Tag archives: Health Care

For the Fourth Time, HHS Defends the Elderly and Disabled

by David Closson , Laura Lee Caum

June 29, 2020

After weeks of significant societal upheaval, there is finally some good news out of Washington D.C. On June 26, the Office for Civil Rights (OCR) at the Department of Health and Human Services (HHS) announced it had resolved a complaint against Tennessee after the state updated its medical triage plans to ensure that the elderly and disabled are not discriminated against in the event of scarcity or high demand for medical resources.

This is OCR’s fourth resolution with a state regarding disability discrimination since their March 28 bulletin reminding states of their responsibility to abide by civil rights laws that prohibit discrimination in the provision of health care services during the coronavirus pandemic. Previously, OCR resolved similar cases with Alabama, Connecticut, and Pennsylvania.

Commenting on the resolution, Roger Severino, OCR’s Director, said, “We commend Tennessee for updating its policies to ensure that hospitals do not deny life-saving care during a crisis based on stereotypes about disabilities or other impermissible factors. Our civil rights laws reflect the principle that we are all created with equal dignity and worth.”

Prior to this decision, concerns were raised about Tennessee’s emergency health care guidance, specifically that those with advanced neuromuscular disease, metastatic cancer, traumatic brain injury, dementia, and other disabilities could be excluded from use of a ventilator in times of scarcity. The HHS determined this was in violation of numerous health laws, including Section 1557 of the Patient Protection and Affordable Care Act.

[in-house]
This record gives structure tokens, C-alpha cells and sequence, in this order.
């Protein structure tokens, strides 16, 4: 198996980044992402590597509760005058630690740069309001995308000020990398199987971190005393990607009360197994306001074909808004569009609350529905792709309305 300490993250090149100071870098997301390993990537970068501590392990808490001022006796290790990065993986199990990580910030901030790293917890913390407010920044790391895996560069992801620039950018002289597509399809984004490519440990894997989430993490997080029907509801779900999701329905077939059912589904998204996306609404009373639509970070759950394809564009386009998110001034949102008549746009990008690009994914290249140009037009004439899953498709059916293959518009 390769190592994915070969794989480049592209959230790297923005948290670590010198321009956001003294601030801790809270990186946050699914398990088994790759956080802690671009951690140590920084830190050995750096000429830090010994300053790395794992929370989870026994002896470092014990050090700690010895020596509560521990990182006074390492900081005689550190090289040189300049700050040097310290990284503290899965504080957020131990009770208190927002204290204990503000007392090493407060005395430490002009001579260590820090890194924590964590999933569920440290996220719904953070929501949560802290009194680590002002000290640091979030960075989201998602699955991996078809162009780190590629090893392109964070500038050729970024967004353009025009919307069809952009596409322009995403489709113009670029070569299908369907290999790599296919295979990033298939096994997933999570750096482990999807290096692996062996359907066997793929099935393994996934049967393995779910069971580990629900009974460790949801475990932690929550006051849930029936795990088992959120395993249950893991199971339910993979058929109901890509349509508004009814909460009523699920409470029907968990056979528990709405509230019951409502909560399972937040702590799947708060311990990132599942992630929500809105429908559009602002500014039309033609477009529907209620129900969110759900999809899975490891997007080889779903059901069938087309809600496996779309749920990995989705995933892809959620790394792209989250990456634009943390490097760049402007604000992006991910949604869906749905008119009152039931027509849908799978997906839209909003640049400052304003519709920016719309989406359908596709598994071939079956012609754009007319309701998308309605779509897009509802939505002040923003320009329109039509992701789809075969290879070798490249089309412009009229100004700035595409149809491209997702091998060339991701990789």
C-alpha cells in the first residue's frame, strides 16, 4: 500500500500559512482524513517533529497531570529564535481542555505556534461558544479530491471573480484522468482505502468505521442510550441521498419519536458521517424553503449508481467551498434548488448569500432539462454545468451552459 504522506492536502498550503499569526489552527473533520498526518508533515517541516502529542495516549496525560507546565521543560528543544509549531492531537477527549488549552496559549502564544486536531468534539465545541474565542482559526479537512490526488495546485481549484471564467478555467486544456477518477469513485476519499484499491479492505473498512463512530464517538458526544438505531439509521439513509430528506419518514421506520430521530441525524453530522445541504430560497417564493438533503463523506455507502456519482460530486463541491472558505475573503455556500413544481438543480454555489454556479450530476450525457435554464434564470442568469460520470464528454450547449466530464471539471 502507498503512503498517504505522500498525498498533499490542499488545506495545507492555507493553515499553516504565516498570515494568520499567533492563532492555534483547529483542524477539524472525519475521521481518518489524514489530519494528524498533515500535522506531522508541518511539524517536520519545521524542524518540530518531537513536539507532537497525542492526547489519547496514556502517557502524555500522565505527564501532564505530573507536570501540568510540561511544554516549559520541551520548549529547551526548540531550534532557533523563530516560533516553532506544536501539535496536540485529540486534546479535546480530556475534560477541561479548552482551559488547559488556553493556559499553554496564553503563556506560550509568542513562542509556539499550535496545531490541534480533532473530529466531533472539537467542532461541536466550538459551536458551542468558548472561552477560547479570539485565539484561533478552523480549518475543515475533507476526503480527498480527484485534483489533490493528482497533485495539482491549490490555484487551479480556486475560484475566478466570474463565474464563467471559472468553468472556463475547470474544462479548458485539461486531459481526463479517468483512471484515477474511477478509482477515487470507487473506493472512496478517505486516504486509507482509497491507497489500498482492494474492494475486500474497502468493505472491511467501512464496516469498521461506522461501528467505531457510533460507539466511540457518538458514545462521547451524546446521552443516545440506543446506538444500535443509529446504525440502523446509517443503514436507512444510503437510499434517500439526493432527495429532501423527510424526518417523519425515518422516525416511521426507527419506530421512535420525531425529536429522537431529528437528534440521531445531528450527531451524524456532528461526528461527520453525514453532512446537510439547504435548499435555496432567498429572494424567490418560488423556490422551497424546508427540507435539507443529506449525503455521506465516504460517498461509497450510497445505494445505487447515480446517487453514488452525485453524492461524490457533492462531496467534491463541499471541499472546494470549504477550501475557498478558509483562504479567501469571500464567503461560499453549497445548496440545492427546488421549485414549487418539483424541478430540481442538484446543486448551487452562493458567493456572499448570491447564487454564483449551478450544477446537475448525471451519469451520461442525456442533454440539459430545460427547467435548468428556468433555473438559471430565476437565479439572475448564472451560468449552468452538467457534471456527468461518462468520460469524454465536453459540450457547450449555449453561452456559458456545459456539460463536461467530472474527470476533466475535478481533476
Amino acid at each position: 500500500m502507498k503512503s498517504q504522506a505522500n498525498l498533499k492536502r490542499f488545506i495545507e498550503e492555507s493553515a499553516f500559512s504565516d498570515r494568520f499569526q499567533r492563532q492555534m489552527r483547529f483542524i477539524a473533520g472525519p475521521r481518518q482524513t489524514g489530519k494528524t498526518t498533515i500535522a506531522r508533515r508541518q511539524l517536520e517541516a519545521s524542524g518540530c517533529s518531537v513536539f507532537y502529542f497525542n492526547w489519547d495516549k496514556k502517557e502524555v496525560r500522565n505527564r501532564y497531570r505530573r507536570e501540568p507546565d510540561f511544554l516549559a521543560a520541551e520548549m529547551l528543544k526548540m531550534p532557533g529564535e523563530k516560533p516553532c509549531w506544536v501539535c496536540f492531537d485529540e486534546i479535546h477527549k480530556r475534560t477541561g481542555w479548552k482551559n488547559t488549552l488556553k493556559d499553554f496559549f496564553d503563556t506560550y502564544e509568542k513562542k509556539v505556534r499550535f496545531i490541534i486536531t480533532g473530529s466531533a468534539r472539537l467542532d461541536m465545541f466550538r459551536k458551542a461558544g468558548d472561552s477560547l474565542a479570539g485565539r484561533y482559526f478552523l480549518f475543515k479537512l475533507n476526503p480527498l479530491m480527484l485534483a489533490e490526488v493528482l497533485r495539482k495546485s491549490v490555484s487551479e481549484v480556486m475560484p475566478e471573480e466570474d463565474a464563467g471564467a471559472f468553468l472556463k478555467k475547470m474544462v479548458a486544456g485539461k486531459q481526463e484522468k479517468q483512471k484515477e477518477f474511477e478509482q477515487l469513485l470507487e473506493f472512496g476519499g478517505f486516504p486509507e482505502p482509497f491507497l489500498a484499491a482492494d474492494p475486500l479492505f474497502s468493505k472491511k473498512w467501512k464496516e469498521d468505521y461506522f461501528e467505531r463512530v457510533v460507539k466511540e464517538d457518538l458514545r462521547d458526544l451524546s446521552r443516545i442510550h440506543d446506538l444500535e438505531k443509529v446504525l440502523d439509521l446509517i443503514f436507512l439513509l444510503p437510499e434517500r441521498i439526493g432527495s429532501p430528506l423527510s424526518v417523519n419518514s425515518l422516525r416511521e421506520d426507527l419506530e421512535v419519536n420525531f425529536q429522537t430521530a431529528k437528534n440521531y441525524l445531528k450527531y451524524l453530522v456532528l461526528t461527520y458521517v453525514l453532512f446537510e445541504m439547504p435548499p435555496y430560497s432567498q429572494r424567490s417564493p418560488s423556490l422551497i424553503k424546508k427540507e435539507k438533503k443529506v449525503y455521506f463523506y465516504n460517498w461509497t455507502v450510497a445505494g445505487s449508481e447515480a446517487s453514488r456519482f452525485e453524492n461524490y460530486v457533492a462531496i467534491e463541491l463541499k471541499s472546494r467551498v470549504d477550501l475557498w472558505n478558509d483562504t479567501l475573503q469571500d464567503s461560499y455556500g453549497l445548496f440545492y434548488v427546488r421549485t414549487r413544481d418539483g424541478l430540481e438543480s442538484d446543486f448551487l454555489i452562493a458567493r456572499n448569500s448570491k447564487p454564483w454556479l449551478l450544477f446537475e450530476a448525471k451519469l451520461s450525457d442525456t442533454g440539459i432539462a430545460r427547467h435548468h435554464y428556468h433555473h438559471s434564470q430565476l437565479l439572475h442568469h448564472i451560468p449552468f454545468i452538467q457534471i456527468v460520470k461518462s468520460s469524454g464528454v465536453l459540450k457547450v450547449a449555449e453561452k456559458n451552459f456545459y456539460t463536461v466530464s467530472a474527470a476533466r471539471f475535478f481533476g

The June 26 resolution between HHS and Tennessee should be applauded for its recognition of the human dignity of the elderly and disabled. All Americans, but especially Christians, should be grateful for this announcement because it affirms one of the most basic tenets of the biblical worldview which is that all people are made in God’s image and possess inherent value and dignity. Laws or health care plans that allocate resources based on a perceived quality of life devalue one’s fundamental right to life and ought to be rejected.

This bold action by the Office for Civil Rights continues a pattern of respecting and protecting life by the Trump administration. Since his inauguration, President Trump and his administration has consistently defended human rights at home and abroad. This is especially seen in the administration’s defense of the rights of the unborn. For example, The Office of Civil Rights at HHS alone has already enforced conscience protection laws in California to ensure that health care plans are not required to provide abortion coverage, and in Vermont to protect the conscience rights of a nurse who was forced to participate in performing abortions. In 2019, the administration ensured that Title X family planning funds do not include abortion providers. Then in 2020 President Trump spoke at the March for Life rally, becoming the first sitting president to ever do so.